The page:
Renewal at Knox Sooke

Sooke, BC — The problem with ministers in the PCC?

“You’ve got a bunch of ministers and administrators,” says Rev. Gord Kouwenberg. “We need vision catchers who understand the prophetic role of the clergy. We’re not prophetic in casting vision before the people so that the people are stimulated to act.”

Not that he takes the credit for building an $11.3 million affordable housing complex beside his congregation, Knox Presbyterian Church. It’s God’s hands that provided direction, and those divine hands are working with the community and the provincial government — which is providing half the construction cost — to make it all happen. He’s just listening and acting. “If you do what’s required, God will bless it.”

When Gord was called to Sooke in 2007, the congregation told him “we have enough money to pay you for two years.” He got to know the community. He saw gaps in medical and urgent care, no laundromat, a 40-minute drive to the nearest hospital and a lot of mortgage-poor people, seniors and a significant transient population. “We are called as humanity to care for the widows and orphans, the needy, those who live on the fringes.” said Gord. The vision was for a “campus of care.” Red tape and regulation forced the original plan of 192 units to be whittled down to 42 units. To make it happen, Knox formed a not-for-profit agency, the Knox Vision Society, with each member as a shareholder. Strictly following Canada Revenue Agency standards, the Society will manage the complex. It’s a way of serving the community for decades to come while assisting the congregation: the complex administrator will also serve as church secretary.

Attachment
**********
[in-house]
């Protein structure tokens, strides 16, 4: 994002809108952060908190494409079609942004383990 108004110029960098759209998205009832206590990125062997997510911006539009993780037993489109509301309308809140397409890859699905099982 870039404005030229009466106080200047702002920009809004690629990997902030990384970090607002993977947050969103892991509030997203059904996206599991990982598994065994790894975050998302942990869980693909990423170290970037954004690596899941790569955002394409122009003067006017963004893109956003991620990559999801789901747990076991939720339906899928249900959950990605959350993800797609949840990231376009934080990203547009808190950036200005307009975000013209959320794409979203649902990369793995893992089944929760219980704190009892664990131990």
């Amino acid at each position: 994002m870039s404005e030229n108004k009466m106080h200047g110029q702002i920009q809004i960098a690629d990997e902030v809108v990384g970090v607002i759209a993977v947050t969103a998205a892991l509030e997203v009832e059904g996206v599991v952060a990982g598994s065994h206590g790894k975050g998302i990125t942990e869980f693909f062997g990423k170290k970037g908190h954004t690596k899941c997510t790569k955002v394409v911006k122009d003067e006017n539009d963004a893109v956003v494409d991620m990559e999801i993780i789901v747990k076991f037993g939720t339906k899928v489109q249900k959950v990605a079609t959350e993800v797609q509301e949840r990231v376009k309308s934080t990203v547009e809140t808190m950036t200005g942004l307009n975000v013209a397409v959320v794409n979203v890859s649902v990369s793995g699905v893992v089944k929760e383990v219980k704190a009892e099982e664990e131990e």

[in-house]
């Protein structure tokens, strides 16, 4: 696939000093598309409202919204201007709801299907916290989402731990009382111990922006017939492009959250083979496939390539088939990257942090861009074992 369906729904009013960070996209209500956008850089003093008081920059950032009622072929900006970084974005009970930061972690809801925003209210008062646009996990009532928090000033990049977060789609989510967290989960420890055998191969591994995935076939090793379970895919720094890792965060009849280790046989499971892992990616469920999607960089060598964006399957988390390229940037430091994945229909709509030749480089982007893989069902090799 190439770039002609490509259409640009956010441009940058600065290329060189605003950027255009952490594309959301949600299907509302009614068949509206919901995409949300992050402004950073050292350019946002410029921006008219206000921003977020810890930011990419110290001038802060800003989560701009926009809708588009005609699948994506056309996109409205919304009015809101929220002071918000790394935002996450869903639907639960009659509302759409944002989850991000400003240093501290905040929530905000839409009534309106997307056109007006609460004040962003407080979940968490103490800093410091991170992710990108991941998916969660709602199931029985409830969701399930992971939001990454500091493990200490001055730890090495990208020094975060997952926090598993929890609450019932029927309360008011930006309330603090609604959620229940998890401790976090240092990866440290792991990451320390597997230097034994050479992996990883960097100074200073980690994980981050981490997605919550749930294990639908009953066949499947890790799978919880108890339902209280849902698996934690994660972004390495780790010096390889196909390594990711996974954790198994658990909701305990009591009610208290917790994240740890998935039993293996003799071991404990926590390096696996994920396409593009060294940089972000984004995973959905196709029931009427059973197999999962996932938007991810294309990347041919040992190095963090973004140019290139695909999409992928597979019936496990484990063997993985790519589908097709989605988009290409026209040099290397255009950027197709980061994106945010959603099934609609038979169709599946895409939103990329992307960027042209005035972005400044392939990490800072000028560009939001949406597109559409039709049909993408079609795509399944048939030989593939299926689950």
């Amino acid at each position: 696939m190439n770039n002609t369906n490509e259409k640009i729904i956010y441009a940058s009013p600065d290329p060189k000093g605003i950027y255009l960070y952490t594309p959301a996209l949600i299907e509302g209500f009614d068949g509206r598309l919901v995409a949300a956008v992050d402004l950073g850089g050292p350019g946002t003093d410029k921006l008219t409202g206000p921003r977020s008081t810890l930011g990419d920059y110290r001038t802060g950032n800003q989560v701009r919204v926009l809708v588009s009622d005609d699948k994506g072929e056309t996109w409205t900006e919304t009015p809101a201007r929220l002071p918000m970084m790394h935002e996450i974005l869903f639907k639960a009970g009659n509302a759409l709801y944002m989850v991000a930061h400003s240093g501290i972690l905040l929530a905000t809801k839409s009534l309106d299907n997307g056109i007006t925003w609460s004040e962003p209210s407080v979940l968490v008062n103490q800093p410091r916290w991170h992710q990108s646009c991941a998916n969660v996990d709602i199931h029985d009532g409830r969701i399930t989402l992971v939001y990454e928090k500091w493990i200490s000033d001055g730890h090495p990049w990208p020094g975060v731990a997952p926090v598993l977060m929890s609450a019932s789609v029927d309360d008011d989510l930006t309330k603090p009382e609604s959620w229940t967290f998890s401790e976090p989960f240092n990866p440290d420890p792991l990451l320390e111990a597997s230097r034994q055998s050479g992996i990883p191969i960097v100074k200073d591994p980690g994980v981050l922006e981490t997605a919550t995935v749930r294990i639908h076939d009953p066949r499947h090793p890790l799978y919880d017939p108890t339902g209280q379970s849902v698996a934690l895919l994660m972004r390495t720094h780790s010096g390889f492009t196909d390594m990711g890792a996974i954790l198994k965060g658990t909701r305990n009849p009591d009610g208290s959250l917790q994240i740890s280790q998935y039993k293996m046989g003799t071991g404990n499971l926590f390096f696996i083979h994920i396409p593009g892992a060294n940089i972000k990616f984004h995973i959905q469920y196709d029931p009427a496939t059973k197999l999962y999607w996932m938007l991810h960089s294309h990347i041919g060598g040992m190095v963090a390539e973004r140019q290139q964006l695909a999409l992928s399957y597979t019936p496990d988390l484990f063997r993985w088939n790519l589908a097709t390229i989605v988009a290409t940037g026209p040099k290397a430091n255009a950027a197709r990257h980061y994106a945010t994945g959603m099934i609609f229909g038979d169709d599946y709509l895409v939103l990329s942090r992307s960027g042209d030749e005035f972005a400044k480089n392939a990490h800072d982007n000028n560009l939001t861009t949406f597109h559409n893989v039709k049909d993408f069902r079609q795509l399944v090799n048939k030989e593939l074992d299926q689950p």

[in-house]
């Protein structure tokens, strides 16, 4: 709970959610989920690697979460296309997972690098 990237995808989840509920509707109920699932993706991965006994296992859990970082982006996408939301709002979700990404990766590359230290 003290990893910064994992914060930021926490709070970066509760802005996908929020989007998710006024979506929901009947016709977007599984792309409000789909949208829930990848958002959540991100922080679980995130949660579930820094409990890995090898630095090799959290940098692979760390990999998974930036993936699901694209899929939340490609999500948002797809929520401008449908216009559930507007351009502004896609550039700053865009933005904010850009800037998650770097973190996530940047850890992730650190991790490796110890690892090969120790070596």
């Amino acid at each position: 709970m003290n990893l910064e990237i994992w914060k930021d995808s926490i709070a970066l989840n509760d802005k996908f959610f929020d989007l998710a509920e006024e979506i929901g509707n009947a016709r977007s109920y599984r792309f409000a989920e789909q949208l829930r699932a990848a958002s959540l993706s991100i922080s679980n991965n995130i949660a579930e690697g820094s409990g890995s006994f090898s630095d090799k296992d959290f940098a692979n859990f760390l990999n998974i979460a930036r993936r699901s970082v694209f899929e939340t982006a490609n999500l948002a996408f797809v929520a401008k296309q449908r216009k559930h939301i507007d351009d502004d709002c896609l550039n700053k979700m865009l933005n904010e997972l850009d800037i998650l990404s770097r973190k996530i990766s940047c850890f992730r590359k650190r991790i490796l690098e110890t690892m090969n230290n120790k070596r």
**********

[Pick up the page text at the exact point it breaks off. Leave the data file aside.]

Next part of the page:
Affordable housing complex beside Knox Sooke
Affordable housing complex beside Knox Sooke

Don’t think of this as traders in the temple: no one’s making a profit. Rent will be considerably below market costs, and with completion several months away, there’s already the makings of a waiting list to get in.

And don’t get the idea this is merely social justice. None of this would happen without a solid spiritual foundation. “You know how renewal happens? It’s when people start studying scripture.” Sure enough, his small congregation, which sees approximately 40 people on Sunday, now has two weekly Bible study groups in which half the congregation participates.

And what of the congregation? “We will provide a legacy to the community even if we close the doors.”

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